Is the cabal attacking native Americans because they have a special role to play in the events leading up to Ascension?
Notice the locations that have been hit by catastrophe: Minot AFB, missile silos, Los Alamos, and now native lands.
Minot is where the cabal tried to hijack nuclear bombs to be used against Iran. Is there damning evidence at Minot?
The missile silos don’t work anyways. Is the cabal here trying to create fear among people by threatening the supposed missile defense shield?
And Los Alamos must hide a lot of evidence against the cabal’s black programs. Trying to bury that evidence? Are these targets all meaningful within the black world of the elite?
First below is an appeal from a leader of the San Carlos Apache Nation and below that an article on the latest developments around the Wallow Fire – flood now follows the fire. Is it all weather warfare? Thanks to Jo-Ann and Krystael.
The Largest Forest Fire in Arizona History
Wallow Fire – Special Request from the Native Americans, Apache, Navajo and Zuni tribes
Please forward as you see fit
Hello everybody – as you can see on the news the Wallow fire in Northern Arizona is still uncontrollable and spreading.
The fire has destroyed everything in its path, over 1/2 million acres so far, the largest fire in Arizona history. Please join us in a tribal prayer to help the firefighters and all involved. Pray so the winds stop and the rains start (without lightning please). We want to pray for the safety of all. Ask for heavenly walls to protect our land and animals from fire. All the choppers, manpower, planes, and bulldozers are not enough, they need our help.
We are one Nation as Natives and our traditional prayers to the Creator as Natives can be pretty powerful; not only are our tribal lands at stake (White Mountain & San Carlos Apaches, possibly Zuni, and some Navajo areas), but our non-native friends also need our help. Please let us all connect our minds, hearts and our prayers across the miles and pray. Wherever you are and whatever you have planned, please stop for a few minutes and raise your hands to the Creator to ask for help. If all of you can forward this message across the Nations, we can reach many thru phone and internet. Please start forwarding ASAP to reach as many as we can. Please if your spiritual preference is not traditional – pray with us in however way you talk to the Creator.
Dorothea Stevens, San Carlos Apache Nation
Residents face flood threat from Wallow Fire
ABC 15.com staff, June 29, 2011
Posted: 5:54 PM
Last Updated: 1 hour and 48 minutes ago
- By: ABC15.com staff, wire reports
SPRINGERVILLE, AZ – The largest wildfire in Arizona history is 93 percent contained, but residents in eastern Arizona now have a new threat to worry about — flooding.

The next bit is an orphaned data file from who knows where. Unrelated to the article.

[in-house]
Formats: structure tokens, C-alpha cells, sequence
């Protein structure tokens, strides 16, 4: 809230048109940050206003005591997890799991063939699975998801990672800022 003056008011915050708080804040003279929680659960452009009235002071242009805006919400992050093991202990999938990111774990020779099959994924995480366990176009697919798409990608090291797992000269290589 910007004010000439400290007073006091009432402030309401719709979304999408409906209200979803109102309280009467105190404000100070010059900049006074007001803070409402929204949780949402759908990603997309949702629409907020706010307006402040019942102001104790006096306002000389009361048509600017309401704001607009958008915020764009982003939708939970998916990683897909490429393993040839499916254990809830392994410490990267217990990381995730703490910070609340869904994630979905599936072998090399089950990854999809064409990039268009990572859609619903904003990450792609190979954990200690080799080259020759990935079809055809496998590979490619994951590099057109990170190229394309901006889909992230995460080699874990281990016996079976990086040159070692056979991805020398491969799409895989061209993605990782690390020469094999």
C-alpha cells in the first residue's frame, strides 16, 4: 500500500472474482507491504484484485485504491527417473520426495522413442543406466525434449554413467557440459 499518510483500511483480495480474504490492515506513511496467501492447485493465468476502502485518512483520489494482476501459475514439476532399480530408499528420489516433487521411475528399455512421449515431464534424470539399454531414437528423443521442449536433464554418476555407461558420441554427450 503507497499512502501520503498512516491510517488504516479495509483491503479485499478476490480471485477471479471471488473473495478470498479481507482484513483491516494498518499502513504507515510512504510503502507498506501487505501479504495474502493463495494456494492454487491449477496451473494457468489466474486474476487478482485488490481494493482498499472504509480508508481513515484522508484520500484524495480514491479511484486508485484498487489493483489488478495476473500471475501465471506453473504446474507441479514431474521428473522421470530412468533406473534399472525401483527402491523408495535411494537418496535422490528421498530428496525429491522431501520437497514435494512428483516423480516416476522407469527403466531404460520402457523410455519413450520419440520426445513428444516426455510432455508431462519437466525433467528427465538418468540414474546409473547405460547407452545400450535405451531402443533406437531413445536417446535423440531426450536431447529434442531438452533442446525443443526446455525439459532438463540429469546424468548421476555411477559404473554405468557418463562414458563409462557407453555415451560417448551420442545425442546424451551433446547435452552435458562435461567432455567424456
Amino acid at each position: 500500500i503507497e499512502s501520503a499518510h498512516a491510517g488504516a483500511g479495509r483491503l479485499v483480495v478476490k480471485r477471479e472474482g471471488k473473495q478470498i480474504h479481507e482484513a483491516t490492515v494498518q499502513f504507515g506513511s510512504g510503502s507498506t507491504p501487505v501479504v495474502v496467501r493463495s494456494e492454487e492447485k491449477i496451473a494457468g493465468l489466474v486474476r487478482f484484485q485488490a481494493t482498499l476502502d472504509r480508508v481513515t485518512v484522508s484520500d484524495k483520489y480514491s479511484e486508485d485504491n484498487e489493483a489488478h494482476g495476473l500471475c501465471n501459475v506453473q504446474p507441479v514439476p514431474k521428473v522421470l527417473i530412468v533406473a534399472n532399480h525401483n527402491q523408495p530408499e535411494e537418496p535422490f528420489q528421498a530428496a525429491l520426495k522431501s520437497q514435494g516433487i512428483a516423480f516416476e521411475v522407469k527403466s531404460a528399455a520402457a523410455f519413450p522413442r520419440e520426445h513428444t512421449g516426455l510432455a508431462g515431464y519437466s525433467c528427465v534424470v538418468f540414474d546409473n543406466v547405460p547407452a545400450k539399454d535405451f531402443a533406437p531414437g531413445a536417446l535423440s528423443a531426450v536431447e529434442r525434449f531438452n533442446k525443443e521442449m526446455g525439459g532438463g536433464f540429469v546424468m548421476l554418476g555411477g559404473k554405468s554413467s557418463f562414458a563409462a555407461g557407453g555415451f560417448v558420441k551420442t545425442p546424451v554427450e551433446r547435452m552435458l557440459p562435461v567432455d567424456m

Throughout the day Wednesday, volunteers filled hundreds of sandbags, tied them off, and stacked them behind the Greer fire station.
Crews then made countless trips to place them around homes in the area to ward off flood-water and mudslides, and keep it from rushing down the hills and into homes.
“The monsoons are coming. All this ash up on the steep hills is going to wash down into the river and plug things up, and start backing water up,” said Dean Wade, a resident concerned about flooding in the area.
The Wallow Fire in Arizona’s Apache-Sitgreaves National Forest has burned nearly 841 square miles, including about 25 square miles in New Mexico.
The fire began May 29 and destroyed 32 homes and four rental cabins. Nearly 10,000 people were evacuated at one point.
Residents who just recently returned from a lengthy evacuation are turning their eyes to the skies, as summer storms threaten to pour down now unprotected burn zones.
“It’s going to be disastrous. The ones right in the fire zone are the most concerned about it. The ash, and the logs and everything washing right down on their property,” said Wade.
Forest officials say it will be tough to put any measures in place before significant rains bring damaging floods.
“It depends on the intensity of the weather, and the short-term movements of the soils. In a lot of places, there’s not a lot we can do,” said U.S. Forestry Service spokesman Ray Rugg.
They say the best thing for homeowners to do is prepare now.
“Look at your property. Look at the slope coming down. You may consider sandbagging them,” Rugg suggested.
County officials are so concerned about flooding in the burned out areas that they will be sitting down with residents individually, and discussing how to best protect their property.